Wednesday, July 22, 2015
NASA’s space shuttle program ended on July 22, 2011 with the safe return of the shuttle Atlantis to the Kennedy Space Center in Florida. The 33rd mission of Atlantis, STS-135, had launched on July 8 at 11:29am EDT. Thefour-member crew, including Commander Chris Ferguson, Mission Specialist Sandy Magnus, Pilot Doug Hurley and Mission Specialist Rex Walheim, transported important supplies and hardware to the space station to prepare it for the years following the end of the shuttle program.
Commander Chris Ferguson commented on behalf of his crew, “Although we got to take the ride, we sure hope that everybody who has ever worked on, or touched, or looked at, or envied or admired a space shuttle was able to take just a little part of the journey with us.”
Atlantis was the fourth shuttle constructed by NASA. It performed well in its 25 years of service, flying 33 missions that included secret missions for the U.S. military; transporting astronauts to and from space stations; and launching several probes. Upon landing, the shuttle was towed into Kennedy’s Orbiter Processing Facility-2 where technicians completed normal post-flight processing and de-servicing work. The historic spacecraft is now part of a permanent display at the Kennedy Space Center. It is exhibited with payload doors open and its Canadarm (robotic arm) extended, as if it had just undocked from the International Space Station.
Final launch of Atlantis httpss://www.youtube.com/watch?v=3deA3BXAnHs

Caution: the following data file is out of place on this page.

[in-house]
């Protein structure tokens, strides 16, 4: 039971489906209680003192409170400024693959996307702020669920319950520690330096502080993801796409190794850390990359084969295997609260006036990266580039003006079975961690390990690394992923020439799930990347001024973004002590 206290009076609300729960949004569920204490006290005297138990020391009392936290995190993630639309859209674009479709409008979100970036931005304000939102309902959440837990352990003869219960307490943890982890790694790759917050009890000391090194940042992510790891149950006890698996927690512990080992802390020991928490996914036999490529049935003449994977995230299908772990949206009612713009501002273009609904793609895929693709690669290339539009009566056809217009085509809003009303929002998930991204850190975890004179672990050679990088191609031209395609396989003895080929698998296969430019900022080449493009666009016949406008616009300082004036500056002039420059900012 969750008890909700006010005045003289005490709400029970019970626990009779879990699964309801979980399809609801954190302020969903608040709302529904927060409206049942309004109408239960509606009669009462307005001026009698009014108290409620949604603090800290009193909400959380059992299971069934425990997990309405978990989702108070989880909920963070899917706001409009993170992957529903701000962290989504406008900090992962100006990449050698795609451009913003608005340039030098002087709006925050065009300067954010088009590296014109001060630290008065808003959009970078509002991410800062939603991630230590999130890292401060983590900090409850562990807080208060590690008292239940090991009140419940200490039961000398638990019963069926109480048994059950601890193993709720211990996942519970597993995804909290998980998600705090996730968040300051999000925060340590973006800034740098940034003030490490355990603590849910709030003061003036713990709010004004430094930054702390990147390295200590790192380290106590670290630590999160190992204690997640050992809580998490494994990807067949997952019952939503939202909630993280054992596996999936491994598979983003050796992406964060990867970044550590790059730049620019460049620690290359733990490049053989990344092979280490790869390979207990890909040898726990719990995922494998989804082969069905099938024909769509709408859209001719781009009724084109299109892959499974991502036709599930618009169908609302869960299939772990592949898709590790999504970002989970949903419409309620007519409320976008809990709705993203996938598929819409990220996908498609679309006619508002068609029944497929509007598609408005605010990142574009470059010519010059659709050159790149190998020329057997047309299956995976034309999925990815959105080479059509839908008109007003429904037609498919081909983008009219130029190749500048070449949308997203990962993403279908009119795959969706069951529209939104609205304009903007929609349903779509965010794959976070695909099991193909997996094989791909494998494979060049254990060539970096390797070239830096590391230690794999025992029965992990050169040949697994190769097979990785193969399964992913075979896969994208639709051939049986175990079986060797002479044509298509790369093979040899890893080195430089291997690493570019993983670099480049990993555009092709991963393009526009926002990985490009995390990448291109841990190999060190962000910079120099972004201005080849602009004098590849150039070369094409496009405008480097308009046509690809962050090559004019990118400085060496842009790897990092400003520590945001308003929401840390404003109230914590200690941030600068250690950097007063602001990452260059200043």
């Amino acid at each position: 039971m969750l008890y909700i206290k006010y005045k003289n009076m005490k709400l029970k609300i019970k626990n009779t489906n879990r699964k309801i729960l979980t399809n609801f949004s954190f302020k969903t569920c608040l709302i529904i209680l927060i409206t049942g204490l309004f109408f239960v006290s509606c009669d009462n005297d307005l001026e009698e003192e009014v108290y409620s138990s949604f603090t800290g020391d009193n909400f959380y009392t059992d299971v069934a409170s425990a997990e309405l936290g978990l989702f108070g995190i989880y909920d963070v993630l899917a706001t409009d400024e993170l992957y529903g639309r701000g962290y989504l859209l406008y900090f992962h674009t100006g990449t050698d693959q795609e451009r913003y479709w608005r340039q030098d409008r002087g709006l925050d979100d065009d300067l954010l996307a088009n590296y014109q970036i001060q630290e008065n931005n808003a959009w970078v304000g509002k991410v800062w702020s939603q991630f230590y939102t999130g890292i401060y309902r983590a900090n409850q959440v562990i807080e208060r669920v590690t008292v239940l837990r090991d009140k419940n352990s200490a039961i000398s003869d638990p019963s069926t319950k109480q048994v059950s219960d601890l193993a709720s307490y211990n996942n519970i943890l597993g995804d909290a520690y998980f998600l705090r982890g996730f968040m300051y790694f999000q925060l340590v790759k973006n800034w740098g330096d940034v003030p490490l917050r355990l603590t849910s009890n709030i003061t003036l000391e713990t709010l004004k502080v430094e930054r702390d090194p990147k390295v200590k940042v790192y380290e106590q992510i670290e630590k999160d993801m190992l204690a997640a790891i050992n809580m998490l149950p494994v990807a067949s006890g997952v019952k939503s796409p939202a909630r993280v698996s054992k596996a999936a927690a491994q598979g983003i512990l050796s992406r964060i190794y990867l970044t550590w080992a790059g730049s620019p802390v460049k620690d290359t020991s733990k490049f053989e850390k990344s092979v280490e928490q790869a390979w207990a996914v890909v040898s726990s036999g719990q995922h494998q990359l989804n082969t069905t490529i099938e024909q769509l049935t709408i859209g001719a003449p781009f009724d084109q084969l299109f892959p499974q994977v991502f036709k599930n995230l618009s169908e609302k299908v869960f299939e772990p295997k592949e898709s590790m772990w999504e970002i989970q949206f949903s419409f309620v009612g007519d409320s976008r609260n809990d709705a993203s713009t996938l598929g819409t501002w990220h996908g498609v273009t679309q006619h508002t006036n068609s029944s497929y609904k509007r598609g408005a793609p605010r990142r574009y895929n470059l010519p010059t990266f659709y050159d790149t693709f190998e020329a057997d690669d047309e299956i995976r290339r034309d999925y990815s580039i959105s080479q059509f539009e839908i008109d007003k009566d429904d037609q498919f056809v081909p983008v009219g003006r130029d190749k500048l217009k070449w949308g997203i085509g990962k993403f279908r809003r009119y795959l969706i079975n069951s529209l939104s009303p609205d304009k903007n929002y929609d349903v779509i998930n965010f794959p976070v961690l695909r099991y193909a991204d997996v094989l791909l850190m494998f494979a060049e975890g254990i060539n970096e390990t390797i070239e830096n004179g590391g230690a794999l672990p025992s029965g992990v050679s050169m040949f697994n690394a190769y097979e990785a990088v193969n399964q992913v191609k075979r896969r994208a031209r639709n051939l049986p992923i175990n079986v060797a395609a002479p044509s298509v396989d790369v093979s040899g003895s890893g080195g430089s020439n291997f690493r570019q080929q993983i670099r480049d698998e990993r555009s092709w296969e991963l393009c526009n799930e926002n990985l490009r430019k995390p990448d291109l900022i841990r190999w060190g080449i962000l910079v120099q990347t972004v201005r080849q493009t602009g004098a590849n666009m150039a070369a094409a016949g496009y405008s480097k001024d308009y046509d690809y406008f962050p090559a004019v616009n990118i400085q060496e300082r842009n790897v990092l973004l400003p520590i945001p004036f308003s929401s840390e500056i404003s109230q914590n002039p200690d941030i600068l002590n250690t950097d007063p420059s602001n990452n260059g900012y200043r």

Final landing of Atlantis httpss://www.youtube.com/watch?v=Pc18Sjz2-Rg
Final Shuttle crew, left to right, Commander Chris Ferguson, Mission Specialist Sandy Magnus, Pilot Doug Hurley, and Mission Specialist Rex Walheim
Atlantis on permanent display at the Kennedy Space Center
To commemorate the City of Troy’s 60th Anniversary in 2015, we will publish a different story each day that highlights a person, discovery, or event that occurred locally, regionally, nationally, or even globally between 1955 and 2015 and that helped shape our lives and our community. We will try to post stories on important anniversary dates, but we also realize that dates are less critical than content and context. We will include the facts related to controversial stories, allowing our readers to form their own opinions. We invite you to read and comment on the stories. Your suggestions for topics are also welcome and can be posted on our Facebook page, www.facebook.com/TroyHistoricVillage. You can also email stories or ideas to the 365 Story Editor at email@example.com